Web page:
I love playing with these cards!  It doesn't just sit on a desk to be looked at.  It is meant to be picked up and shaken around!  Even though the fun only lasts a moment, it is FUN to shake this thing!

Here's the one we will be making tomorrow in my workshop.  It's the version I made with a nested shape.

I hope the ladies have fun with this one.  There's a lot more room to shake the beads around.  I have seen shaker cards filled with various stuff: glitter, shaped confetti, coffee grinds, sand, and seed beads.  I am a little regretful that I dumped my own seed bead collection only two years ago.  I had a lot in many colours.  I had no use for them anymore so I donated them to a children's craft group.  Oh well, SOMEone got good use out of them!

I'm using little microfine glass beads.  It came in a big jar and only a few scoops are needed per shaker.  If I had any alcohol ink refillers or droppers, you could probably also put some in a zip top sandwich bag and colour the clear glass.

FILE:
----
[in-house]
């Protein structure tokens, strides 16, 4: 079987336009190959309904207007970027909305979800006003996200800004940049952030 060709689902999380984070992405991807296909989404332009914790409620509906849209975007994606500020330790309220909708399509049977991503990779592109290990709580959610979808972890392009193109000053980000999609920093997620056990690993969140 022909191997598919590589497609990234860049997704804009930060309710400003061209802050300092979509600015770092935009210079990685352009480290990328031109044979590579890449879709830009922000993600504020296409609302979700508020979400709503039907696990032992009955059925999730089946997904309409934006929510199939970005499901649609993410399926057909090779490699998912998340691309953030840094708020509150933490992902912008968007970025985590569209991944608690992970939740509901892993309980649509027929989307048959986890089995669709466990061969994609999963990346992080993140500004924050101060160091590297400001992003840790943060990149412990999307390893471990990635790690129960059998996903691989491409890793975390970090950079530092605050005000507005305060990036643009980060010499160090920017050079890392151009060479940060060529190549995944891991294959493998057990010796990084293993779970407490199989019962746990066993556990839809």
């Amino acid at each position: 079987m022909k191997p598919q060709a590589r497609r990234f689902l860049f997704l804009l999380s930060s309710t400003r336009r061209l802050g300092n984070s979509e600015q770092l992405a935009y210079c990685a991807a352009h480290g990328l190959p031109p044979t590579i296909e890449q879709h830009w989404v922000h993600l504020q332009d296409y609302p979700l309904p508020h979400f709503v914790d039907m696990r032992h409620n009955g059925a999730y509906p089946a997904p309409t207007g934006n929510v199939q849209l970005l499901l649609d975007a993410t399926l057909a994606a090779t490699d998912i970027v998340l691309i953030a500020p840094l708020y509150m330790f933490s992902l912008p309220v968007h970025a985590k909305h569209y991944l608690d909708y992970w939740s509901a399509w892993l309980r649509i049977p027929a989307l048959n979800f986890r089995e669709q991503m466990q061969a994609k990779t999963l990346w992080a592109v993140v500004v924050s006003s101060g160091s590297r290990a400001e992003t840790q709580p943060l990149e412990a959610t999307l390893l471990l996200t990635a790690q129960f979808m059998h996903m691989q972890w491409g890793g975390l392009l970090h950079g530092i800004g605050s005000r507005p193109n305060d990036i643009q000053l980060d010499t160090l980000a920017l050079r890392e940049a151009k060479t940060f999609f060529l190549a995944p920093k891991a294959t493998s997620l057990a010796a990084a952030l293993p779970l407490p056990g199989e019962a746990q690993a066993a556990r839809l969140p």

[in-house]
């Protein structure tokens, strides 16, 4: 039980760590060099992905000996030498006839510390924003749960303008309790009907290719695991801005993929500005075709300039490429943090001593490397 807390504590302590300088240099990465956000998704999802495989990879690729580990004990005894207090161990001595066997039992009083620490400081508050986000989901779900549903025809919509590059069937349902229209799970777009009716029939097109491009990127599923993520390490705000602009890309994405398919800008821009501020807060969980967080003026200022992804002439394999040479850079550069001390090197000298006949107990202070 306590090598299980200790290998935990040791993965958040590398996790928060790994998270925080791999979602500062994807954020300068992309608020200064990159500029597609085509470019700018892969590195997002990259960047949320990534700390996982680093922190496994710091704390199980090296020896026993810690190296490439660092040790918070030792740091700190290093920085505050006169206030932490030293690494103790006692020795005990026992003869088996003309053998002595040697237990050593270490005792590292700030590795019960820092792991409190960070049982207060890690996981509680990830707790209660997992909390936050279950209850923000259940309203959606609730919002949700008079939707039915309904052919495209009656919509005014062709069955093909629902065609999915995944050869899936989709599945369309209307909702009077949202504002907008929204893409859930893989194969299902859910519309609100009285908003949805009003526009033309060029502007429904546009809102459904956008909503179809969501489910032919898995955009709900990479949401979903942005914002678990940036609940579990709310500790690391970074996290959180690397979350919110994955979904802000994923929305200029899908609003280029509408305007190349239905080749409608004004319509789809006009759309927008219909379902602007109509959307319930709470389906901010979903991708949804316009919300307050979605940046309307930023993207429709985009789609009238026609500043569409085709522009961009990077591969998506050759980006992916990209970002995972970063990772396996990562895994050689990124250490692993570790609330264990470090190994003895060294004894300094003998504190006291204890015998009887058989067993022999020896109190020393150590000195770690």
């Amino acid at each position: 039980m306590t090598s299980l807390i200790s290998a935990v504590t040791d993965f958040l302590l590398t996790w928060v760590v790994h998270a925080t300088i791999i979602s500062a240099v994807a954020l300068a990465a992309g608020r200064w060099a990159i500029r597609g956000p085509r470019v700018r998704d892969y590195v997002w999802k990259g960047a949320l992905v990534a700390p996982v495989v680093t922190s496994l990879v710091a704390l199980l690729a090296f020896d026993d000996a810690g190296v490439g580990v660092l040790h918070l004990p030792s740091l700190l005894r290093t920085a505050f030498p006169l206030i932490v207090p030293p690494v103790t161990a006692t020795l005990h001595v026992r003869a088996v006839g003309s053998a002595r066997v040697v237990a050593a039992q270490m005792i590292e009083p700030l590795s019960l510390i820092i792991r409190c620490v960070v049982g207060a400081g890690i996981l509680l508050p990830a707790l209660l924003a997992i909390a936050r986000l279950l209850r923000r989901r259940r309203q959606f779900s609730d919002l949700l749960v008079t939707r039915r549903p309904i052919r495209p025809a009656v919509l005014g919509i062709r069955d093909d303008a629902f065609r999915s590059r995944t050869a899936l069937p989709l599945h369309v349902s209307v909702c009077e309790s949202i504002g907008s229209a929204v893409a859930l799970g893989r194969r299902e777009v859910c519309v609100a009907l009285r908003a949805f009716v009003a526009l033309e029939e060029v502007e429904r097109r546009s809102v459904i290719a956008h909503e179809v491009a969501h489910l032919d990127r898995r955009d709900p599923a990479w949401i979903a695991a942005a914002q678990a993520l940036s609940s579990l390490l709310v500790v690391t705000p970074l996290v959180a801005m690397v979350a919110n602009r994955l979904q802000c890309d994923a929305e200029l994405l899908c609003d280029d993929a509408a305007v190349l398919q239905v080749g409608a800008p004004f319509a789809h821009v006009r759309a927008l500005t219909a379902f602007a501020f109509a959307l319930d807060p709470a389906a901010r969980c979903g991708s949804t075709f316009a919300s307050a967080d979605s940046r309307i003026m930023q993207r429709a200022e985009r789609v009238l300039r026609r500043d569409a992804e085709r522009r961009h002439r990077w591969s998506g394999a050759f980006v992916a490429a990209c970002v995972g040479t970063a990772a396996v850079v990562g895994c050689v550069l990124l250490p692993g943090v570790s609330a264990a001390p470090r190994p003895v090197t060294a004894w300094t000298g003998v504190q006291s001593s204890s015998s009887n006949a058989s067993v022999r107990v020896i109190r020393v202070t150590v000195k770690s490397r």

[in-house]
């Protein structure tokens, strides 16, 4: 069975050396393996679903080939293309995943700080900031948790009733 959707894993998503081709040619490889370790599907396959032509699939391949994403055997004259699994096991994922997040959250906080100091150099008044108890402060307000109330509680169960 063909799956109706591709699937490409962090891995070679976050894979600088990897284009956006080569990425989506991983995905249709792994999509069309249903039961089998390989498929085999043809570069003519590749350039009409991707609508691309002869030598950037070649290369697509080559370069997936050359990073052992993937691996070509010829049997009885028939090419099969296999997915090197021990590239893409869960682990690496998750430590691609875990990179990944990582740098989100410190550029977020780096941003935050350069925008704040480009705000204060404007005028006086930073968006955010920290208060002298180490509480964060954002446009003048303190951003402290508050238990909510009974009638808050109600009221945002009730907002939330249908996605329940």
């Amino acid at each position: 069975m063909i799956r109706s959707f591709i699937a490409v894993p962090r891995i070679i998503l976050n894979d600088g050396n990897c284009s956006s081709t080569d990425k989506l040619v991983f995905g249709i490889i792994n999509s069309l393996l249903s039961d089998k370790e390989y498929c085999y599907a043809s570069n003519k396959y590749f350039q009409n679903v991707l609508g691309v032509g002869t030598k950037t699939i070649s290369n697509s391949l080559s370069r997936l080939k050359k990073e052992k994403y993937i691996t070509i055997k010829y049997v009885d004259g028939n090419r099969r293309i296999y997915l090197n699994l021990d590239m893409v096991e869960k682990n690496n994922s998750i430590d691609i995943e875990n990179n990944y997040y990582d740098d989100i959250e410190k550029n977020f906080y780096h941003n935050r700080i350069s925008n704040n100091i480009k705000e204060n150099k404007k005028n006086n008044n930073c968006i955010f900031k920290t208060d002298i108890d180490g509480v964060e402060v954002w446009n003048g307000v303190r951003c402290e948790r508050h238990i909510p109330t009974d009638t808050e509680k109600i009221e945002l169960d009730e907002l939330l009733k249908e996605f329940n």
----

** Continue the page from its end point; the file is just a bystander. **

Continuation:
Shaker cards are FUN!  Here is another shaker card tutorial by Gina K. Designs.  I love her videos and creations.  One fine day, I will swallow the shipping and get some of their stuff.

Sunday, November 11, 2012

Scrapbook Mini Album - Love (with Video!)

It has taken me a very long time to finish, film and edit my first envelope scrapbook mini album, but it is finally done!  I'm going to keep this one and put anniversary pictures in it.  It's always hardest to part with the first of anything we ever make, isn't it? First, I will show you a few highlight photos and then give a link to a video that walks through all the nooks and crannies of this album.

The whole album is made from scratch using heavy chipboard for the covers and #10 envelopes for the pages.  I came in to a few boxes of business reply envelopes when the firm where I work merged with another firm and the name change made all the paper work obsolete.  I must have at least 2,000 envelopes and this book uses only five!  You can easily accumulate these from the business reply junk mail we all receive.  (I'm saving up some brown ones as we speak!)  Since I have a couple boxes of the white ones, I could make mini albums all the way through to retirement!  (Do you have ideas for paper crafting with #10 envelopes?  I'm all ears!!)